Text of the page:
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pastor at their head. From the beginning, their avowed aim has been to found an autonomous church in Haiti, to be carried on by a native ministry; and, indeed, that church was recognized to be of that character by the house of bishops of the United States in 1874, when the Rev. James Theodore Holly, an American by birth, but a Haitian citizen by adoption, was consecrated as bishop for Haiti. In 1878, the conference of Anglican bishops at Lambeth Palace, at which Dr. Holly was present as a member, formally extended to his church the full recognition of the whole Anglican communion. While having four principal stations in the cities of the Republic, Dr. Holly's most extensive work has been in the rural districts. There are eight There are eight organized congregations in these districts of the west. There are twelve ordained clergymen, five deacons, twelve lay readers, all citizens of the country, and seventeen stations of this church in Haiti. It received $3,000 from the Government in 1891-'92.

Let it be noticed that these several Christian denominations work in the same field without clashing and without friction with one another, and that the continual call of the Government is for more of them all. It is only fair that the impartial reader should ask himself how much opportunity there ought to be now in Haiti, in the face of all of these active religious influences, for the practice and propagation of the alleged Voudoux and cannibalistic worship to which so much space has been given in recent works and publications on that country.

From the beginning, the Government of Haiti has manifested a commendable concern for the education of the youth of the country, and to that end, it has never ceased to encourage the establishment of primary schools and institutions of higher grade throughout the Republic. Although, under Boyer and Soulouque, that concern seemed to lapse somewhat, yet there has been a steady tendency toward increased educational facilities at the public expense. To-day, any intelligent foreigner passing through the cities

and the rural districts could hardly fail to be impressed by the number of schools of every grade and description and for both sexes that he would meet with on every hand, though of course he would find only primary and secondary schools in the country places away from the cities. The Government gives encouragement to all of them and aid to nearly all.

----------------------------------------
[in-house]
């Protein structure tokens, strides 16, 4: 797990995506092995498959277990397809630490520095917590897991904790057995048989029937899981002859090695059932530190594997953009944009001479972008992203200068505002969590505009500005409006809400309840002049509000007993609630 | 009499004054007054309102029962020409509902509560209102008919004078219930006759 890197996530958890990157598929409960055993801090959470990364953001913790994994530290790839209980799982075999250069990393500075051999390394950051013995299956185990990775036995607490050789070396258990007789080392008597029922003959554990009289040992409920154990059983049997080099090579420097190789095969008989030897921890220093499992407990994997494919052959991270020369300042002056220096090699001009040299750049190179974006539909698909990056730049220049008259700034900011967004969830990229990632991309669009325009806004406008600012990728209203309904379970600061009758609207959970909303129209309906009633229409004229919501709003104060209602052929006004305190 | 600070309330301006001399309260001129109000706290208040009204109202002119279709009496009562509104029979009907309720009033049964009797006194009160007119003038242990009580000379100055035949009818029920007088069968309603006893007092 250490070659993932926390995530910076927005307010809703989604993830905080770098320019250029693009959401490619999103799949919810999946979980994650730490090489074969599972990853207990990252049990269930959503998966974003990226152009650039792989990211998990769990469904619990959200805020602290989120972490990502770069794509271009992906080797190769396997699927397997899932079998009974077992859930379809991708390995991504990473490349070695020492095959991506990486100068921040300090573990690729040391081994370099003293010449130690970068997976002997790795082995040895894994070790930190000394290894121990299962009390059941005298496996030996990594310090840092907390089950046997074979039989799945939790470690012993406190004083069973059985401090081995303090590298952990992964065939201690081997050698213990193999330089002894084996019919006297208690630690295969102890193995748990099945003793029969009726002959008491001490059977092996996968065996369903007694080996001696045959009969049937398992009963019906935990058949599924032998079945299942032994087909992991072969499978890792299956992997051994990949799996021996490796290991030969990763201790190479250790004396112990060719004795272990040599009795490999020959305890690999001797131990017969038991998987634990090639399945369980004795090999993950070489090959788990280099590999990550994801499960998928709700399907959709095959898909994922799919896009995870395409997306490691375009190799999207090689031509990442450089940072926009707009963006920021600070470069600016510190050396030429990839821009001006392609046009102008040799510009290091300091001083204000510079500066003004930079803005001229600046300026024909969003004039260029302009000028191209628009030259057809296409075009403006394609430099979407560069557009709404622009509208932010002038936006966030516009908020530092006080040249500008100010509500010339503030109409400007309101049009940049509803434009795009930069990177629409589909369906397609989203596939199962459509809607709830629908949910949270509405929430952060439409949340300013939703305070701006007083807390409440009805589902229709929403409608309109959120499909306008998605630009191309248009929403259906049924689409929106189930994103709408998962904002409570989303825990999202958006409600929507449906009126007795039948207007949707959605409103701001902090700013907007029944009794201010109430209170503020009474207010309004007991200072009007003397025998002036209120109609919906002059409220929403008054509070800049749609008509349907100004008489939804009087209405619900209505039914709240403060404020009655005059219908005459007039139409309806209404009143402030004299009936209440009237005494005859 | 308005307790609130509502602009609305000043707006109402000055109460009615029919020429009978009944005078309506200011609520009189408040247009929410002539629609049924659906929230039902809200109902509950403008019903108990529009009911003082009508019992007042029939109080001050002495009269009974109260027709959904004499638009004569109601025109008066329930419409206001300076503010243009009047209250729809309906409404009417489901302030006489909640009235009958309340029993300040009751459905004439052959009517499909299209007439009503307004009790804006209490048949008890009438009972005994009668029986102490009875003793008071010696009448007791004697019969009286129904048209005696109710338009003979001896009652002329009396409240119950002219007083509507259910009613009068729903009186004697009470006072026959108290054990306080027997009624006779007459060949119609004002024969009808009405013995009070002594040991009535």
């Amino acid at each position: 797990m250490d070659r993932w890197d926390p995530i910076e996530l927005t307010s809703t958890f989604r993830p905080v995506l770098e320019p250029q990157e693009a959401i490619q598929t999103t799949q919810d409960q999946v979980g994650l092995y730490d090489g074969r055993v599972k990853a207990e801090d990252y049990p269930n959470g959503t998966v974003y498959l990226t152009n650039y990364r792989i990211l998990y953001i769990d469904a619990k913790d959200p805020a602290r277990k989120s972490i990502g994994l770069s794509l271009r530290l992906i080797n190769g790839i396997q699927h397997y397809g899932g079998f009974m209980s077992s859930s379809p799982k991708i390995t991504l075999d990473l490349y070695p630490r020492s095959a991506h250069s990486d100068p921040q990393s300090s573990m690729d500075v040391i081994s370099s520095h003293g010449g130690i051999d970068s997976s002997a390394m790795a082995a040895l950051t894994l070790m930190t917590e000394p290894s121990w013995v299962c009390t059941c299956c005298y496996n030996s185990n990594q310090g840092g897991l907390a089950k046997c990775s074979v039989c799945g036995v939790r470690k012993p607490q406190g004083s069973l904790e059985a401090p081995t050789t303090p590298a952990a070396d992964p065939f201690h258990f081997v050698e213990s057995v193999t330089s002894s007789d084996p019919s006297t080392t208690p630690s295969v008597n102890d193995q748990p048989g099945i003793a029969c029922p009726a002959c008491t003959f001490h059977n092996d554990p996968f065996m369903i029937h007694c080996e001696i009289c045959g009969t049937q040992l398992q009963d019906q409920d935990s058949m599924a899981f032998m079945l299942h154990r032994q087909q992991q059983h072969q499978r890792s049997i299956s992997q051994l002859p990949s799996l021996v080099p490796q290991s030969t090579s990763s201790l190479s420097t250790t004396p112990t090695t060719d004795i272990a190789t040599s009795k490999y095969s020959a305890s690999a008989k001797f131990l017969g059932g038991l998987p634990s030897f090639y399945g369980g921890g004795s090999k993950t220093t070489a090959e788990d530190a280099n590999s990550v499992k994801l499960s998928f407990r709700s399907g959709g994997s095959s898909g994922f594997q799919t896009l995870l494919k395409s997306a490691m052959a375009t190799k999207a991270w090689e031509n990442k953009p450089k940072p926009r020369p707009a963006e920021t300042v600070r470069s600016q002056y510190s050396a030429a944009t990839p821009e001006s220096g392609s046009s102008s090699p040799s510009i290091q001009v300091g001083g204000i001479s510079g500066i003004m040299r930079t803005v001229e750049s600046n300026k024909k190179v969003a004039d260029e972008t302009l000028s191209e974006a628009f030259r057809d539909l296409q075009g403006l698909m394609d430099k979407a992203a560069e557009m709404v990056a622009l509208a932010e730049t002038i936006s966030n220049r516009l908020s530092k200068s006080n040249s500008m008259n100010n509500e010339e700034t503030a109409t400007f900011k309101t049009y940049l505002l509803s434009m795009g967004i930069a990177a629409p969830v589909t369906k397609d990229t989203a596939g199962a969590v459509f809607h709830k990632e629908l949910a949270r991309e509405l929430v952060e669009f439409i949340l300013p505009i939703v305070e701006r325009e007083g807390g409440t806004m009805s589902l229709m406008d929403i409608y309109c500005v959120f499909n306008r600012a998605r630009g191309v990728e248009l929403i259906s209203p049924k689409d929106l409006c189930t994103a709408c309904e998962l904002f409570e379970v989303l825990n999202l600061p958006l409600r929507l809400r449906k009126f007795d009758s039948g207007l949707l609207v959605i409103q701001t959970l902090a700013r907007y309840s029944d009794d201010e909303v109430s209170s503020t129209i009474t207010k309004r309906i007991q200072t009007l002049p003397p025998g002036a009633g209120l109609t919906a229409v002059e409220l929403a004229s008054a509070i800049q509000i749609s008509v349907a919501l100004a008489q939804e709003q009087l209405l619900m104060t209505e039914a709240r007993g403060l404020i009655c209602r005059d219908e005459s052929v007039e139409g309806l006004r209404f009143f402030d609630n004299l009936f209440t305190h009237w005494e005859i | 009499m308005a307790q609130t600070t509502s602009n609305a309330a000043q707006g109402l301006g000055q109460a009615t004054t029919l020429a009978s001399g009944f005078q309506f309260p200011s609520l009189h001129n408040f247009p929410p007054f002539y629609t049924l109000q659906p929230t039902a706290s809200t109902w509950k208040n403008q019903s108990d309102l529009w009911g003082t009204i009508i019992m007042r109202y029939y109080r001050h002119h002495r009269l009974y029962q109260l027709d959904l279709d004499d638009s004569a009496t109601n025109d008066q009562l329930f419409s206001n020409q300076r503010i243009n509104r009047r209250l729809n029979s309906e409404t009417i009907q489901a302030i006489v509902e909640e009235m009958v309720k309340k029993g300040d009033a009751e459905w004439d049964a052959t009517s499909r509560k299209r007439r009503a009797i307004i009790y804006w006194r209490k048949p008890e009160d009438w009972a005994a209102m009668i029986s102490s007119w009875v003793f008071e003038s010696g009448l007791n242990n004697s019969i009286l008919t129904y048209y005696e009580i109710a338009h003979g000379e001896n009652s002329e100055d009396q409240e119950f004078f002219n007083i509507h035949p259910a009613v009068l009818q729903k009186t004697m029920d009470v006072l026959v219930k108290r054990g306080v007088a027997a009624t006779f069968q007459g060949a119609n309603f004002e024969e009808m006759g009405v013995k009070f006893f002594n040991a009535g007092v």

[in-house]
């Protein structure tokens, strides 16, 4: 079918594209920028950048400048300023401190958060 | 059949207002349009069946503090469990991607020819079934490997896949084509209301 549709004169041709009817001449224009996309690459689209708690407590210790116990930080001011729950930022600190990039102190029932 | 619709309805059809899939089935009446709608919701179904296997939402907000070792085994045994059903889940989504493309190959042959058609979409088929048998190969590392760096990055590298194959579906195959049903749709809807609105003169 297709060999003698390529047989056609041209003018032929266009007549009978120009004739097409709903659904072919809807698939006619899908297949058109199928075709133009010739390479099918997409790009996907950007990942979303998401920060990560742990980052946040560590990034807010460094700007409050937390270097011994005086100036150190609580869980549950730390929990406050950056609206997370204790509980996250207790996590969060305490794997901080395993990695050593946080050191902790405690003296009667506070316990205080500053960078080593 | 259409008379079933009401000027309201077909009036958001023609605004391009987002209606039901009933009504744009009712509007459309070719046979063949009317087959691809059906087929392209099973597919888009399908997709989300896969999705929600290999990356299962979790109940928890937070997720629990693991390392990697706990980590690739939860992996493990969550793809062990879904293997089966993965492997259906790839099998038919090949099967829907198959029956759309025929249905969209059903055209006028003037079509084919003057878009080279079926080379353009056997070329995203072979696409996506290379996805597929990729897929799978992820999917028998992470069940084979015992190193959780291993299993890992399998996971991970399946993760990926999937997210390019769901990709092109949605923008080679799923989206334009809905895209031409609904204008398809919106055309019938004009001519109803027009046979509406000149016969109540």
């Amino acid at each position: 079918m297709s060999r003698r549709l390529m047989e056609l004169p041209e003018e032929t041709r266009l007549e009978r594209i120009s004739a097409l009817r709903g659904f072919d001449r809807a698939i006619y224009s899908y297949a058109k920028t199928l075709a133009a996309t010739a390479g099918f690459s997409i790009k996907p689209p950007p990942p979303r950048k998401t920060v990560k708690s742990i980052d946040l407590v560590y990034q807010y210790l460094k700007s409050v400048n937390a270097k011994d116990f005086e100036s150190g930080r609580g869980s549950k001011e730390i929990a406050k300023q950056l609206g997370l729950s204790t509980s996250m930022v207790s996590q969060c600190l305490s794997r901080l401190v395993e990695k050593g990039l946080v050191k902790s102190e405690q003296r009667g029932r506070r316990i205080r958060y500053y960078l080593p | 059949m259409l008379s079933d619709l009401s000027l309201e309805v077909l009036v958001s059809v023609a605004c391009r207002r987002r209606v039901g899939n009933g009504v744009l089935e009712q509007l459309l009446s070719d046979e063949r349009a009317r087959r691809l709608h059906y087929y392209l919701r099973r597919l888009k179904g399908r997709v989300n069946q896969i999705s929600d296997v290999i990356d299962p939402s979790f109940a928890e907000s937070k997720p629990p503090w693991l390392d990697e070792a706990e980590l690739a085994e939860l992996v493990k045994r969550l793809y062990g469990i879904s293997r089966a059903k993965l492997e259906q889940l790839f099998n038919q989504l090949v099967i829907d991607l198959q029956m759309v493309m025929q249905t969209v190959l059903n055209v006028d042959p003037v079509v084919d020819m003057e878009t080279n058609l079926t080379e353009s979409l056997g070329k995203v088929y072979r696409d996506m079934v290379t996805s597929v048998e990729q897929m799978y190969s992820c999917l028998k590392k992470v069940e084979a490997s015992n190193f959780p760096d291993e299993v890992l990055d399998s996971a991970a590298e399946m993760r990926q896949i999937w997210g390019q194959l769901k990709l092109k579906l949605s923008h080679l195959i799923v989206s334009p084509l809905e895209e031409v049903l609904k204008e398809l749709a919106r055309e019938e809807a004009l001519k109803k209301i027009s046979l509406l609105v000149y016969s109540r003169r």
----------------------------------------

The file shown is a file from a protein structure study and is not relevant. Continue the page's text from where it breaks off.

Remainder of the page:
The appropriation for public instruction for the fiscal year 1891-92 was $981,816, which can be only a little less than $1 per capita for the entire population. This is not very greatly less than the appropriations for the purpose in some other states and countries which lay claim to higher advancement than Haiti.

In 1881-82, the appropriation under this head was $575,187 as against $981,816 ten years later.

In 1860, there were 136 public schools containing 10,000 pupils. In 1865, the schools had increased to 228 and the pupils to 15,697. Ten years later (1875) there were 368 schools and 19,250 pupils. In 1877 the figures were:

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In 1891, there were 750 schools and 33,391 pupils of both sexes, which gives considerably more than eight schools for every commune in the Republic. These figures do not include a number of purely private schools, especially in the cities, and it should be remembered too that every one of the religious denominations in Haiti has its school or schools, from the African Methodists, who have one, to the Roman Catholics, who count theirs by the dozens.

These figures indicate the steady tendency of the popular demand in Haiti for increasing facilities for public instruction in every direction; still, it must be observed that the percentage of the population attending school is as yet quite below that which is desirable. Both the growing interest in education and the law for compulsory attendance at school advocated by President Hyppolite's Government must soon result in an increase of this percentage.